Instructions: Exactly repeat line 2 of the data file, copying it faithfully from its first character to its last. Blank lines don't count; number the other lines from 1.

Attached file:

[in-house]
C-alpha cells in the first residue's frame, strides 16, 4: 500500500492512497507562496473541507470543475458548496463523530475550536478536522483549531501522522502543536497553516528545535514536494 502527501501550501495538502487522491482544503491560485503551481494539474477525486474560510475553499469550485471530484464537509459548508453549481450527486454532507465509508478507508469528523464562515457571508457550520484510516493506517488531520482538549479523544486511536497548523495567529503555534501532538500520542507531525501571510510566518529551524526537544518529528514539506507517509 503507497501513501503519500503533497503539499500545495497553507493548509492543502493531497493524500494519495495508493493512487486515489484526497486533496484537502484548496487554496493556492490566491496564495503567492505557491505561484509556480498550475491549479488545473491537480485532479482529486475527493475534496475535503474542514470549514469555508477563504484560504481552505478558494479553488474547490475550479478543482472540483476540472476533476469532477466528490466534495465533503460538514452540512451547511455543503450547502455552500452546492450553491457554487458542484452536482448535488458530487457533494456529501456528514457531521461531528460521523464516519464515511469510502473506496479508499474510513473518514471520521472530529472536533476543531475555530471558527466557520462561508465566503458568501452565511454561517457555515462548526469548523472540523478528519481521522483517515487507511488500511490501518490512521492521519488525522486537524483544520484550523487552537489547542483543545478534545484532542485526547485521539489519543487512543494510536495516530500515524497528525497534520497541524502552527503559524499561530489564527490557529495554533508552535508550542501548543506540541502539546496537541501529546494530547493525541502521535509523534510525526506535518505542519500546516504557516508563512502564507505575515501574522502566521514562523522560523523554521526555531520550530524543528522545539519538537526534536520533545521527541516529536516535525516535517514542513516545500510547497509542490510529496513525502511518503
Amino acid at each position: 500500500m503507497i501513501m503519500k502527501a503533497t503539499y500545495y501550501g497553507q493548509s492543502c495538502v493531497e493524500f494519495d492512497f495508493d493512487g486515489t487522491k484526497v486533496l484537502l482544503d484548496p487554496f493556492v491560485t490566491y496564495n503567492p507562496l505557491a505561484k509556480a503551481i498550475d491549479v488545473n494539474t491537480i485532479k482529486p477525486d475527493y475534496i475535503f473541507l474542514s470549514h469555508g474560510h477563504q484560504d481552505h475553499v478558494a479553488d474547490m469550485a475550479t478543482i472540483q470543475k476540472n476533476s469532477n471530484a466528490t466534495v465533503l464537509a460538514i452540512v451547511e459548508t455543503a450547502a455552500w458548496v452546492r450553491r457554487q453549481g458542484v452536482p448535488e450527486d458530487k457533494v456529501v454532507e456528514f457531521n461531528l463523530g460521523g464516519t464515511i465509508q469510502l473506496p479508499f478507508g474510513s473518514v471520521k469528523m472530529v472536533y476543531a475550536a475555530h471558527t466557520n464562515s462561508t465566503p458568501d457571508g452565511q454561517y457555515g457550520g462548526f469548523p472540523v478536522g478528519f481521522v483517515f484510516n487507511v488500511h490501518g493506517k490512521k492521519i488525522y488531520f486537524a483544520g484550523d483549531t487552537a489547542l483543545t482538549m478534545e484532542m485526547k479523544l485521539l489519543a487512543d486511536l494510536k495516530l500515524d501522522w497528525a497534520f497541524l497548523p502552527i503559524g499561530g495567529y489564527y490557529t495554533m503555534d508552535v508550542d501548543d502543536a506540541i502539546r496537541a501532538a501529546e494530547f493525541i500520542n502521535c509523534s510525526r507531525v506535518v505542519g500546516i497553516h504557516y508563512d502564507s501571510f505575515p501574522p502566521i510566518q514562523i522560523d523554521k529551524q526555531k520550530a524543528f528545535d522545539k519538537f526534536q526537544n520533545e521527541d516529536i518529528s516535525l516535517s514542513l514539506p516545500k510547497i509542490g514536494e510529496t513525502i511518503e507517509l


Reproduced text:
C-alpha cells in the first residue's frame, strides 16, 4: 500500500492512497507562496473541507470543475458548496463523530475550536478536522483549531501522522502543536497553516528545535514536494 502527501501550501495538502487522491482544503491560485503551481494539474477525486474560510475553499469550485471530484464537509459548508453549481450527486454532507465509508478507508469528523464562515457571508457550520484510516493506517488531520482538549479523544486511536497548523495567529503555534501532538500520542507531525501571510510566518529551524526537544518529528514539506507517509 503507497501513501503519500503533497503539499500545495497553507493548509492543502493531497493524500494519495495508493493512487486515489484526497486533496484537502484548496487554496493556492490566491496564495503567492505557491505561484509556480498550475491549479488545473491537480485532479482529486475527493475534496475535503474542514470549514469555508477563504484560504481552505478558494479553488474547490475550479478543482472540483476540472476533476469532477466528490466534495465533503460538514452540512451547511455543503450547502455552500452546492450553491457554487458542484452536482448535488458530487457533494456529501456528514457531521461531528460521523464516519464515511469510502473506496479508499474510513473518514471520521472530529472536533476543531475555530471558527466557520462561508465566503458568501452565511454561517457555515462548526469548523472540523478528519481521522483517515487507511488500511490501518490512521492521519488525522486537524483544520484550523487552537489547542483543545478534545484532542485526547485521539489519543487512543494510536495516530500515524497528525497534520497541524502552527503559524499561530489564527490557529495554533508552535508550542501548543506540541502539546496537541501529546494530547493525541502521535509523534510525526506535518505542519500546516504557516508563512502564507505575515501574522502566521514562523522560523523554521526555531520550530524543528522545539519538537526534536520533545521527541516529536516535525516535517514542513516545500510547497509542490510529496513525502511518503